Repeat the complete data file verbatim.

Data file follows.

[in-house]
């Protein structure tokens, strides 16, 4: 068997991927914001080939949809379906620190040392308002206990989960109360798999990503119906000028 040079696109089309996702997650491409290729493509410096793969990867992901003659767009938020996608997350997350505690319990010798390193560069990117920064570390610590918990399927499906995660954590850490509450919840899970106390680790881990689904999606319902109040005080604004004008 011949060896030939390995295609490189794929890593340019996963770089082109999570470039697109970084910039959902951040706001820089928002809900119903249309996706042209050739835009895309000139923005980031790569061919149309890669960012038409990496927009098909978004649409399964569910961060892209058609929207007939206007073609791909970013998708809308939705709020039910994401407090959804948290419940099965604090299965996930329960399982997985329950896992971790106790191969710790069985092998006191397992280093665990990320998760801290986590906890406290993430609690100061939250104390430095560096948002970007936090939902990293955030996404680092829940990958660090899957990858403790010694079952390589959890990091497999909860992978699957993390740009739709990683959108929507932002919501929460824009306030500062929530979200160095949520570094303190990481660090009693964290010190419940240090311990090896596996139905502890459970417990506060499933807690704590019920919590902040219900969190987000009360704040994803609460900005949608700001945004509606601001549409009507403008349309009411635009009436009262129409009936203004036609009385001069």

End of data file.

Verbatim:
[in-house]
């Protein structure tokens, strides 16, 4: 068997991927914001080939949809379906620190040392308002206990989960109360798999990503119906000028 040079696109089309996702997650491409290729493509410096793969990867992901003659767009938020996608997350997350505690319990010798390193560069990117920064570390610590918990399927499906995660954590850490509450919840899970106390680790881990689904999606319902109040005080604004004008 011949060896030939390995295609490189794929890593340019996963770089082109999570470039697109970084910039959902951040706001820089928002809900119903249309996706042209050739835009895309000139923005980031790569061919149309890669960012038409990496927009098909978004649409399964569910961060892209058609929207007939206007073609791909970013998708809308939705709020039910994401407090959804948290419940099965604090299965996930329960399982997985329950896992971790106790191969710790069985092998006191397992280093665990990320998760801290986590906890406290993430609690100061939250104390430095560096948002970007936090939902990293955030996404680092829940990958660090899957990858403790010694079952390589959890990091497999909860992978699957993390740009739709990683959108929507932002919501929460824009306030500062929530979200160095949520570094303190990481660090009693964290010190419940240090311990090896596996139905502890459970417990506060499933807690704590019920919590902040219900969190987000009360704040994803609460900005949608700001945004509606601001549409009507403008349309009411635009009436009262129409009936203004036609009385001069």